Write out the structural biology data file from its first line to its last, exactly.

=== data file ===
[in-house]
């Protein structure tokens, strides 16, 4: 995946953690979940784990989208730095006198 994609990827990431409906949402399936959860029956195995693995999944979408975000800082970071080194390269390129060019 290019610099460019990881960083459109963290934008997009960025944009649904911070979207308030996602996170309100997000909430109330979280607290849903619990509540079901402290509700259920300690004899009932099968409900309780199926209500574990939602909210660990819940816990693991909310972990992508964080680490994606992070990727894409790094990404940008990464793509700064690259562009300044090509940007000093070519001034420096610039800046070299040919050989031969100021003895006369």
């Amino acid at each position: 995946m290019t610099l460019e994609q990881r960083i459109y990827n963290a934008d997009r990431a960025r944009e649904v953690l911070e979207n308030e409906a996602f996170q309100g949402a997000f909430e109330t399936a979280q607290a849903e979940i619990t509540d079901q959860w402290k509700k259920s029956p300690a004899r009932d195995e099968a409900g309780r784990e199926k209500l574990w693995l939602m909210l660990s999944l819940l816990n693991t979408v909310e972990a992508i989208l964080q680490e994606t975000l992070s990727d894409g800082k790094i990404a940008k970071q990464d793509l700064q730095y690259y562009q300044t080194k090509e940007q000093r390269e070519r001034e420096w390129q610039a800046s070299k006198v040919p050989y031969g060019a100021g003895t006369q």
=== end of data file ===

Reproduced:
[in-house]
């Protein structure tokens, strides 16, 4: 995946953690979940784990989208730095006198 994609990827990431409906949402399936959860029956195995693995999944979408975000800082970071080194390269390129060019 290019610099460019990881960083459109963290934008997009960025944009649904911070979207308030996602996170309100997000909430109330979280607290849903619990509540079901402290509700259920300690004899009932099968409900309780199926209500574990939602909210660990819940816990693991909310972990992508964080680490994606992070990727894409790094990404940008990464793509700064690259562009300044090509940007000093070519001034420096610039800046070299040919050989031969100021003895006369």
């Amino acid at each position: 995946m290019t610099l460019e994609q990881r960083i459109y990827n963290a934008d997009r990431a960025r944009e649904v953690l911070e979207n308030e409906a996602f996170q309100g949402a997000f909430e109330t399936a979280q607290a849903e979940i619990t509540d079901q959860w402290k509700k259920s029956p300690a004899r009932d195995e099968a409900g309780r784990e199926k209500l574990w693995l939602m909210l660990s999944l819940l816990n693991t979408v909310e972990a992508i989208l964080q680490e994606t975000l992070s990727d894409g800082k790094i990404a940008k970071q990464d793509l700064q730095y690259y562009q300044t080194k090509e940007q000093r390269e070519r001034e420096w390129q610039a800046s070299k006198v040919p050989y031969g060019a100021g003895t006369q």